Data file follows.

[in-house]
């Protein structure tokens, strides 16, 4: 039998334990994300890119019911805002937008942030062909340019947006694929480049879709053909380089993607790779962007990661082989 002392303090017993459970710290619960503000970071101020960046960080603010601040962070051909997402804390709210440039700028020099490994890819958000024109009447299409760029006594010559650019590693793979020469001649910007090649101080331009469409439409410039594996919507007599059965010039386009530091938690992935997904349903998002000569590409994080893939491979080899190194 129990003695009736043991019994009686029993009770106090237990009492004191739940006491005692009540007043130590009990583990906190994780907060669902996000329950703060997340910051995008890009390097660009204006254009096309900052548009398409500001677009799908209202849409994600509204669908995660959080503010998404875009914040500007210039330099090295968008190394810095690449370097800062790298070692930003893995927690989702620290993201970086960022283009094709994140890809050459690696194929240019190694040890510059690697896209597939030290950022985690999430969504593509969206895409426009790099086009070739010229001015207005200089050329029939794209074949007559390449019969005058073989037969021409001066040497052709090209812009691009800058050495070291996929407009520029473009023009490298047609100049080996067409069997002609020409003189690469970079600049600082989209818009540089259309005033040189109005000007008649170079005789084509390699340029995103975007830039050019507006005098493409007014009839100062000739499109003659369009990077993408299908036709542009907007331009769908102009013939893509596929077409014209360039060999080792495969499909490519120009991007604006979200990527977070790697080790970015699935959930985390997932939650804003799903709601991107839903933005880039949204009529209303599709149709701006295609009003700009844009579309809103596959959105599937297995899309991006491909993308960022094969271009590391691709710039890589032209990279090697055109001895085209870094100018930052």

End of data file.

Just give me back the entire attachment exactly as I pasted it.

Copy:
[in-house]
């Protein structure tokens, strides 16, 4: 039998334990994300890119019911805002937008942030062909340019947006694929480049879709053909380089993607790779962007990661082989 002392303090017993459970710290619960503000970071101020960046960080603010601040962070051909997402804390709210440039700028020099490994890819958000024109009447299409760029006594010559650019590693793979020469001649910007090649101080331009469409439409410039594996919507007599059965010039386009530091938690992935997904349903998002000569590409994080893939491979080899190194 129990003695009736043991019994009686029993009770106090237990009492004191739940006491005692009540007043130590009990583990906190994780907060669902996000329950703060997340910051995008890009390097660009204006254009096309900052548009398409500001677009799908209202849409994600509204669908995660959080503010998404875009914040500007210039330099090295968008190394810095690449370097800062790298070692930003893995927690989702620290993201970086960022283009094709994140890809050459690696194929240019190694040890510059690697896209597939030290950022985690999430969504593509969206895409426009790099086009070739010229001015207005200089050329029939794209074949007559390449019969005058073989037969021409001066040497052709090209812009691009800058050495070291996929407009520029473009023009490298047609100049080996067409069997002609020409003189690469970079600049600082989209818009540089259309005033040189109005000007008649170079005789084509390699340029995103975007830039050019507006005098493409007014009839100062000739499109003659369009990077993408299908036709542009907007331009769908102009013939893509596929077409014209360039060999080792495969499909490519120009991007604006979200990527977070790697080790970015699935959930985390997932939650804003799903709601991107839903933005880039949204009529209303599709149709701006295609009003700009844009579309809103596959959105599937297995899309991006491909993308960022094969271009590391691709710039890589032209990279090697055109001895085209870094100018930052």